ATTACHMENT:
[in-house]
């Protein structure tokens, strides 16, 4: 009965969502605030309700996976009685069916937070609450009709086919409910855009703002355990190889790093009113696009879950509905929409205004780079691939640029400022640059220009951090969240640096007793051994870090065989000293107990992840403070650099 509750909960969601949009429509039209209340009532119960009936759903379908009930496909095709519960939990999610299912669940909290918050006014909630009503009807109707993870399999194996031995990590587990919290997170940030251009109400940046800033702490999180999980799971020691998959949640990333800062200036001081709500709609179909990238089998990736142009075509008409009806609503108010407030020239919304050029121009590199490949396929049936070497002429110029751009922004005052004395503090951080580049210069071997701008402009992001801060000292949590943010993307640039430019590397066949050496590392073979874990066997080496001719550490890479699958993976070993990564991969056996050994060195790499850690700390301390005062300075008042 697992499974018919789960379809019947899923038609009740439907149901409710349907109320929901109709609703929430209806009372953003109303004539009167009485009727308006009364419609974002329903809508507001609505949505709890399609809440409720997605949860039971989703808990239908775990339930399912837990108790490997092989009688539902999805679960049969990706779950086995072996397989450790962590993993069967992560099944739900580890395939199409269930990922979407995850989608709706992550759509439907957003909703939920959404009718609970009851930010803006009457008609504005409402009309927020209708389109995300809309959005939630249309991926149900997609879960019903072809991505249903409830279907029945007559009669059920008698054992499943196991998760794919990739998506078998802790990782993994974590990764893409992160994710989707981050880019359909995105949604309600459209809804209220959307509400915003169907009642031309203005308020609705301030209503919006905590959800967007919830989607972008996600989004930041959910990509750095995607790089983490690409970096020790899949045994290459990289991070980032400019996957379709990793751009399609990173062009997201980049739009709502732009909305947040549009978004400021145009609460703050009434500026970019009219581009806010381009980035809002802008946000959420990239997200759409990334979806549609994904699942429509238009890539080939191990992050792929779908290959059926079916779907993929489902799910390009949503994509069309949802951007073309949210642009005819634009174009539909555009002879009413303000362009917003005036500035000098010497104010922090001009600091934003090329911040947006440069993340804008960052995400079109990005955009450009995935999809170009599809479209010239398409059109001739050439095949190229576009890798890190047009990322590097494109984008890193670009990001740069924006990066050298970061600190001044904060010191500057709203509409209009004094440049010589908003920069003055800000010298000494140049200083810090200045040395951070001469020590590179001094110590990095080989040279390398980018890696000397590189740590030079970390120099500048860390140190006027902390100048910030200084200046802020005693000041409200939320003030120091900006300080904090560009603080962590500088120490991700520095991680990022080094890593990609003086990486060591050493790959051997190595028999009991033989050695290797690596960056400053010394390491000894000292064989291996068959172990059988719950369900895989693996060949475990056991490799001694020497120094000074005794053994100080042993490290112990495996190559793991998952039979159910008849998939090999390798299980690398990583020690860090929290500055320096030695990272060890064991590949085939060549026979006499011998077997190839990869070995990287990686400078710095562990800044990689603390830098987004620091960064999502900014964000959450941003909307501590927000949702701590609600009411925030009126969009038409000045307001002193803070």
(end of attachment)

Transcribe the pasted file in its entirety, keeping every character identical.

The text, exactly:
[in-house]
């Protein structure tokens, strides 16, 4: 009965969502605030309700996976009685069916937070609450009709086919409910855009703002355990190889790093009113696009879950509905929409205004780079691939640029400022640059220009951090969240640096007793051994870090065989000293107990992840403070650099 509750909960969601949009429509039209209340009532119960009936759903379908009930496909095709519960939990999610299912669940909290918050006014909630009503009807109707993870399999194996031995990590587990919290997170940030251009109400940046800033702490999180999980799971020691998959949640990333800062200036001081709500709609179909990238089998990736142009075509008409009806609503108010407030020239919304050029121009590199490949396929049936070497002429110029751009922004005052004395503090951080580049210069071997701008402009992001801060000292949590943010993307640039430019590397066949050496590392073979874990066997080496001719550490890479699958993976070993990564991969056996050994060195790499850690700390301390005062300075008042 697992499974018919789960379809019947899923038609009740439907149901409710349907109320929901109709609703929430209806009372953003109303004539009167009485009727308006009364419609974002329903809508507001609505949505709890399609809440409720997605949860039971989703808990239908775990339930399912837990108790490997092989009688539902999805679960049969990706779950086995072996397989450790962590993993069967992560099944739900580890395939199409269930990922979407995850989608709706992550759509439907957003909703939920959404009718609970009851930010803006009457008609504005409402009309927020209708389109995300809309959005939630249309991926149900997609879960019903072809991505249903409830279907029945007559009669059920008698054992499943196991998760794919990739998506078998802790990782993994974590990764893409992160994710989707981050880019359909995105949604309600459209809804209220959307509400915003169907009642031309203005308020609705301030209503919006905590959800967007919830989607972008996600989004930041959910990509750095995607790089983490690409970096020790899949045994290459990289991070980032400019996957379709990793751009399609990173062009997201980049739009709502732009909305947040549009978004400021145009609460703050009434500026970019009219581009806010381009980035809002802008946000959420990239997200759409990334979806549609994904699942429509238009890539080939191990992050792929779908290959059926079916779907993929489902799910390009949503994509069309949802951007073309949210642009005819634009174009539909555009002879009413303000362009917003005036500035000098010497104010922090001009600091934003090329911040947006440069993340804008960052995400079109990005955009450009995935999809170009599809479209010239398409059109001739050439095949190229576009890798890190047009990322590097494109984008890193670009990001740069924006990066050298970061600190001044904060010191500057709203509409209009004094440049010589908003920069003055800000010298000494140049200083810090200045040395951070001469020590590179001094110590990095080989040279390398980018890696000397590189740590030079970390120099500048860390140190006027902390100048910030200084200046802020005693000041409200939320003030120091900006300080904090560009603080962590500088120490991700520095991680990022080094890593990609003086990486060591050493790959051997190595028999009991033989050695290797690596960056400053010394390491000894000292064989291996068959172990059988719950369900895989693996060949475990056991490799001694020497120094000074005794053994100080042993490290112990495996190559793991998952039979159910008849998939090999390798299980690398990583020690860090929290500055320096030695990272060890064991590949085939060549026979006499011998077997190839990869070995990287990686400078710095562990800044990689603390830098987004620091960064999502900014964000959450941003909307501590927000949702701590609600009411925030009126969009038409000045307001002193803070």